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10 Signs Your Dog May Have Allergies or Food Sensitivities

By Katie Shannon

Just like people, dogs can suffer from allergies and food sensitivities. While more dogs have sensitives than true allergies, both can have a devastating impact on the overall health of your dog. Allergies can stem from food as well as environmental elements, and diagnosing them can be incredibly difficult. One of the best ways to work with food allergies is to put your dog on a strict diet; it is understandable the last thing you want is someone else feeding your pet unknown food.

1. Anaphylaxis: Is an extreme emergency. You need veterinary assistance immediately; we are talking minutes here. You may not know the cause of the reaction, but it does not matter. Your dog is in severe medical distress and needs life saving assistance and medications only a veterinarian can provide. Symptoms are sudden (and usually severe) vomiting, diarrhea, shock, seizures, coma and even death.

2. Breathing: The respiratory system is complex and vast, and very likely to be implicated in a severe allergic reaction. Pay attention to a runny nose, sneezing, wheezing, coughing, raspy, difficult or labored breathing. If things get bad do not hesitate to get your best buddy the support he needs from a veterinarian.

3. Mugshot: That cute little face of your favorite pooch is home to a number of sensitive organs and health indicators. Watch for facial and tongue swelling, pain and abnormalities.

4. Red, Itchy or Water Eyes: Eyes may be the window to the soul, but they are also so sensitive they can help you SEE if there is a problem. Irritation of the eyes is not to be ignored. They are incredibly sensitive and prone to being damaged if left or improperly treated. Please consult with your vet if your dog is experiencing any issues with their eyes.
Now, if your dog has a serious allergy, the following symptoms require immediate attention. Please see your vet, and in the case of extreme allergies, take all necessary preventative precautions you can.

5. Obsessive licking: It can be a gross and nasty habit. No doubt, your dog will wait until you have a room filled with company and take to licking themselves compulsively. Anal glands may be to blame, butt (pun intended) bum problems are not fun for anyone. Please have that looked at, asap.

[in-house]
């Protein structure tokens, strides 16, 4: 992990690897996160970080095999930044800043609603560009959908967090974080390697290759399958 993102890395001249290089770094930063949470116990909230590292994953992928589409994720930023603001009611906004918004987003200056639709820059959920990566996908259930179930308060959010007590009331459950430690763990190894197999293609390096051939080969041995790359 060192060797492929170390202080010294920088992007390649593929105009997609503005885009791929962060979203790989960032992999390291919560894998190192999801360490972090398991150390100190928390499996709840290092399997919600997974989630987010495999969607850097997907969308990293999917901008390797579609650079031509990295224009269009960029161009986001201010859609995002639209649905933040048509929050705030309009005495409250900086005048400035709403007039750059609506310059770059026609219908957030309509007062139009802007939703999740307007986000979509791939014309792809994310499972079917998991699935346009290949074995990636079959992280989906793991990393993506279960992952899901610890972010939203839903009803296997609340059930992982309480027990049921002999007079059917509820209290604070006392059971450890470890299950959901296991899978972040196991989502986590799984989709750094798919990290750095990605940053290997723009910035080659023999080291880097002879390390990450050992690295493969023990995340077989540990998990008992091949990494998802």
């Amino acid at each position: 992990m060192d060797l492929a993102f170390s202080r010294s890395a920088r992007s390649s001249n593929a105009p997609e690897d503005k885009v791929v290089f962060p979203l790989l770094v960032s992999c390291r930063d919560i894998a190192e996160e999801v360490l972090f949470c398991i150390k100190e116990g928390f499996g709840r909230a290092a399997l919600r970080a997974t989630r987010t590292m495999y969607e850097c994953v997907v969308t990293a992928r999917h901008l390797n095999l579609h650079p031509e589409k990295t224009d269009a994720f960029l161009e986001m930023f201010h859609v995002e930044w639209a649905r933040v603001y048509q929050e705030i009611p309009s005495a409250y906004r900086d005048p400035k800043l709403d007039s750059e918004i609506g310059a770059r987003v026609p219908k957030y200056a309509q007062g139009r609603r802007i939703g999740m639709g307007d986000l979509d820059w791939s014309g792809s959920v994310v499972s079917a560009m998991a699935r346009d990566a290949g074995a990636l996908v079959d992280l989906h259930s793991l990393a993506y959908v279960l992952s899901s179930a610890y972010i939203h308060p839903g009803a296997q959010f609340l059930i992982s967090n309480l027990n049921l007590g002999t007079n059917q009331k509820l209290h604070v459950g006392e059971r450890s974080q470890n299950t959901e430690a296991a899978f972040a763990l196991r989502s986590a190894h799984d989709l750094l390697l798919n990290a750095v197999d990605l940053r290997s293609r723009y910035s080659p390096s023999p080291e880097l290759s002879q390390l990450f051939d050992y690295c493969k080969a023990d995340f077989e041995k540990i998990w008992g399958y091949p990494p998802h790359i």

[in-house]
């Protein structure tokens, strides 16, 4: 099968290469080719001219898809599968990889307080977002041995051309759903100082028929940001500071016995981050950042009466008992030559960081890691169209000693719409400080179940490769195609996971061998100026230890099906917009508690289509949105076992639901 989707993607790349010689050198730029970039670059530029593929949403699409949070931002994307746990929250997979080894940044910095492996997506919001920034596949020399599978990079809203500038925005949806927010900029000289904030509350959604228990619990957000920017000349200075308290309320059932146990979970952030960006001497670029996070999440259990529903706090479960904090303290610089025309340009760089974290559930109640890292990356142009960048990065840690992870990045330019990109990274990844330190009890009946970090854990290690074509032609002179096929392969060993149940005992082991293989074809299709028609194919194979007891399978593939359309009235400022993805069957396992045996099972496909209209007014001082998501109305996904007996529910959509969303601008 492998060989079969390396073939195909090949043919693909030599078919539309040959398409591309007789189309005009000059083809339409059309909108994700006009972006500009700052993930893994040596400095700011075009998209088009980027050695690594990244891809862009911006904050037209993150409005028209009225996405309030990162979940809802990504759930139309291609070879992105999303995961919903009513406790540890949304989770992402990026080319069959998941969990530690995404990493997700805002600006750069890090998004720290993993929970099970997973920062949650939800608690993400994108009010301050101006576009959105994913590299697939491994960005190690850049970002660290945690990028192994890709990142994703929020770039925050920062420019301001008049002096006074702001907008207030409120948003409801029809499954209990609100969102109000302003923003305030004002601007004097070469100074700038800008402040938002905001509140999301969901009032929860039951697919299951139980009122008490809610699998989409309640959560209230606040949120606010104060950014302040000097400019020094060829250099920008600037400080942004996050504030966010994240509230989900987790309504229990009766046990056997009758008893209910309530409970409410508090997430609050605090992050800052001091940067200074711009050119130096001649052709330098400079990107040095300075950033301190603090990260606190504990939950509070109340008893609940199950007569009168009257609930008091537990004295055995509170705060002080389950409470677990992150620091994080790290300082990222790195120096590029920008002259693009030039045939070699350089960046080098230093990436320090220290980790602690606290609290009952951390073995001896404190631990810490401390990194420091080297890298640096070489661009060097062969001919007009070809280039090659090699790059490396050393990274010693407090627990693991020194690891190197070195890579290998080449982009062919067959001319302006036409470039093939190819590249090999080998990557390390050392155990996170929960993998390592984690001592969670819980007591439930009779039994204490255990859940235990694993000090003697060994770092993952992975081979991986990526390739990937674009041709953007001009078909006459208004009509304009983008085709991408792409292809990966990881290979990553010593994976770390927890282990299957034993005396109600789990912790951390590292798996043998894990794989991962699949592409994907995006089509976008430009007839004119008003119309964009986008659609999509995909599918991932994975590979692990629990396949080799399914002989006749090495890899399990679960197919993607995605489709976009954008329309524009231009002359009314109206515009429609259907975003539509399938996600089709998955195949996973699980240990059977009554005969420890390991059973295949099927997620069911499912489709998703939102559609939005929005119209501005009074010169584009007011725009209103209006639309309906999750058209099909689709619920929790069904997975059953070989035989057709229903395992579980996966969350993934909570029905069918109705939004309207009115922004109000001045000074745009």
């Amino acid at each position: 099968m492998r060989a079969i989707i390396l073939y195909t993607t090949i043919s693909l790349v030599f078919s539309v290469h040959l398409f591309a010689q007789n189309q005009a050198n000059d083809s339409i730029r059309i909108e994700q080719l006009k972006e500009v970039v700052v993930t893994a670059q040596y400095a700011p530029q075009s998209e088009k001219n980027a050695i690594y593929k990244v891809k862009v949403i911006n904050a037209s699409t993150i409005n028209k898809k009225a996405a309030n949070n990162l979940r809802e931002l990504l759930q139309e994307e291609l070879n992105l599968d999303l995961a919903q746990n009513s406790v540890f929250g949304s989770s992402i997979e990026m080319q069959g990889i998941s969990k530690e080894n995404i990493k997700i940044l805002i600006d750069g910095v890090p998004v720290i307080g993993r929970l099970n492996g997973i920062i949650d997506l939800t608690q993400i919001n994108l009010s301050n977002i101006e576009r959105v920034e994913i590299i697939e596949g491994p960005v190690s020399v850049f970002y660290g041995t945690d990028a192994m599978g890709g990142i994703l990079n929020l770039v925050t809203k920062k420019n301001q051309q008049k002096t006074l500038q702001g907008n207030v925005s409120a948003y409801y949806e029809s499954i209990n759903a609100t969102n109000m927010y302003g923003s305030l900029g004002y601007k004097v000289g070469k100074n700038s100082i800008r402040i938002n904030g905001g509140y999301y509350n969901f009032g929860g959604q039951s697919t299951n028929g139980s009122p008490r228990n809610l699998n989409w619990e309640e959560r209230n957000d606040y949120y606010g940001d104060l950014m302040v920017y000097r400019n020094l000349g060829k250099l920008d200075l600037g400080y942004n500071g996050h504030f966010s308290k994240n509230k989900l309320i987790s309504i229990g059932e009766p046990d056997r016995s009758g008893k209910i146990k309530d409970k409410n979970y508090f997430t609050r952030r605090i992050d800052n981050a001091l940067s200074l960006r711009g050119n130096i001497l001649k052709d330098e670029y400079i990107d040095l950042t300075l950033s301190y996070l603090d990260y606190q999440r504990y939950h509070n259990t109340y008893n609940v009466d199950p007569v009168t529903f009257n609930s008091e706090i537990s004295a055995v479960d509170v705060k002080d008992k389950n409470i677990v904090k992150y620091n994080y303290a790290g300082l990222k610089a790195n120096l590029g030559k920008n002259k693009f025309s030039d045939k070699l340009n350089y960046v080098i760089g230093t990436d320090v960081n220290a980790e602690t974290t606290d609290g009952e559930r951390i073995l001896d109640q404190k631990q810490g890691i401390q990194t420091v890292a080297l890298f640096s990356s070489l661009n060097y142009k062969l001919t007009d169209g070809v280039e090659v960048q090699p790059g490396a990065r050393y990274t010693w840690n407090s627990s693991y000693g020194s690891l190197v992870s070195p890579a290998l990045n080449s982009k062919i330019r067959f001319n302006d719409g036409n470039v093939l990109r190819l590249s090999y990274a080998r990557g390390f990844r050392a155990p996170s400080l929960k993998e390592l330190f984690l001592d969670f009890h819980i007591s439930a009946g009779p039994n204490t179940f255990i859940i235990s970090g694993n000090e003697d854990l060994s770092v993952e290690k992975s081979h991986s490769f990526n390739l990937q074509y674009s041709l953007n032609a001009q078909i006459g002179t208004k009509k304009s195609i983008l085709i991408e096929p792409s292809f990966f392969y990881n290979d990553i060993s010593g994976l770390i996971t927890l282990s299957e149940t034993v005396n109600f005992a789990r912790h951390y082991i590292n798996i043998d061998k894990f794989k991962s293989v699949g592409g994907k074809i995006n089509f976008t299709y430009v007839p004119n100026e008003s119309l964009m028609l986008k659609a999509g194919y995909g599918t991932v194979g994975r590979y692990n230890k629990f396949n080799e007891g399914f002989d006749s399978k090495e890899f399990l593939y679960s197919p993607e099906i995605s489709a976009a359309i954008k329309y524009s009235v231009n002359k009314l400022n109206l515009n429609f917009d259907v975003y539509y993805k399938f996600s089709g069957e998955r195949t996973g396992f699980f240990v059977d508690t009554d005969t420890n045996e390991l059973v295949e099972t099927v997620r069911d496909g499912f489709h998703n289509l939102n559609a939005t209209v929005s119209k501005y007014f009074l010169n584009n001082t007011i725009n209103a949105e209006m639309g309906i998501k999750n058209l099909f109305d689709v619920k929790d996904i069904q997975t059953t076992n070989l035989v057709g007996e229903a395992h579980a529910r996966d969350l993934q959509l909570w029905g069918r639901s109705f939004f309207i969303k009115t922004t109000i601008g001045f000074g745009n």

6. Chewing their feet: Though dogs may lick and chew their legs and feet for a number of reasons, the most common cause is allergy related. Often red or rusty colored staining of the fur will occur between the toes. Behavioral habits, punctures, and irritation may cause excessive licking or chewing, however, if your dog seems to be making a regular habit of this, it is wise to look a bit more closely at the diet.

7. Ear infections: Does your dog have a chronic ear problem that may go away temporarily with treatment, but alas returns a short time later? If your dog is a swimmer, it could be a case of swimmers ear, but if not, food is again a suspect for the cause. Mind you, take into account general hygiene habits, like regular cleaning, hair plucking, and physical conformation can play a part in overall reductions in non-diet related ear problems.

8. Constant Scratching: Both allergic reactions and sensitivities can create red, itchy and/or inflamed skin, to varying degrees. In extreme cases can result in hot spots, hair loss, bald patches, flaky skin and abrasions. Soothing shampoos, medicated baths, and ointments, along with prescription medications can help temporarily calm flare ups, but ultimately figuring out the cause and avoiding the culprit is the only long term solution.

9. Vomiting: Frequent or severe vomiting is a sign of internal distress, again usually from a sensitivity. Some dogs may be more prone to upset tummies than others. Try ruling out a food sensitivity by changing your dog’s feeding schedule. A dog that vomits in the morning may be a result of stomach acid build up on an empty stomach and not caused by an allergy. Try feeding smaller meals more often and see if that helps.

10. Bowel movements: Diarrhea, loose stool or frequent trips outside; these are all indicators of a food problem, usually more of a sensitivity than an allergy. Knowing what is “normal” for your dog is key, but also understanding how different types of food, especially base ingredients in kibble with grains vs. grain-free foods, or proteins can affect consistency.

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